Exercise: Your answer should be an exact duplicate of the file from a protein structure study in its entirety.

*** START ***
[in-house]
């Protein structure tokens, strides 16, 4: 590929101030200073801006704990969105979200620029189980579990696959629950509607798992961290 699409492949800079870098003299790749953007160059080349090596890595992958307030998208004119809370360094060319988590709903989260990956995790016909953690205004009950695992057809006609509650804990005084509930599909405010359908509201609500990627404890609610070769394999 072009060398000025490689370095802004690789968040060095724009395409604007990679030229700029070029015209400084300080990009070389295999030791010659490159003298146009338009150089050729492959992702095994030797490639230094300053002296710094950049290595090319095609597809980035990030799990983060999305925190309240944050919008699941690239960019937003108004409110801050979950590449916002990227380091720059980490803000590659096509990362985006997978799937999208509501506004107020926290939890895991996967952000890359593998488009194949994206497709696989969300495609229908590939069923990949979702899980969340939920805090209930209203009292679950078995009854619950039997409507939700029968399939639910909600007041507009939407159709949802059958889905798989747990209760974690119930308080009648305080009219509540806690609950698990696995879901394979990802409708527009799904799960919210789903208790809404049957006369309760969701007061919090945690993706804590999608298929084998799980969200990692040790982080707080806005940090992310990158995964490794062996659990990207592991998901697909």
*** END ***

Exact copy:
[in-house]
């Protein structure tokens, strides 16, 4: 590929101030200073801006704990969105979200620029189980579990696959629950509607798992961290 699409492949800079870098003299790749953007160059080349090596890595992958307030998208004119809370360094060319988590709903989260990956995790016909953690205004009950695992057809006609509650804990005084509930599909405010359908509201609500990627404890609610070769394999 072009060398000025490689370095802004690789968040060095724009395409604007990679030229700029070029015209400084300080990009070389295999030791010659490159003298146009338009150089050729492959992702095994030797490639230094300053002296710094950049290595090319095609597809980035990030799990983060999305925190309240944050919008699941690239960019937003108004409110801050979950590449916002990227380091720059980490803000590659096509990362985006997978799937999208509501506004107020926290939890895991996967952000890359593998488009194949994206497709696989969300495609229908590939069923990949979702899980969340939920805090209930209203009292679950078995009854619950039997409507939700029968399939639910909600007041507009939407159709949802059958889905798989747990209760974690119930308080009648305080009219509540806690609950698990696995879901394979990802409708527009799904799960919210789903208790809404049957006369309760969701007061919090945690993706804590999608298929084998799980969200990692040790982080707080806005940090992310990158995964490794062996659990990207592991998901697909």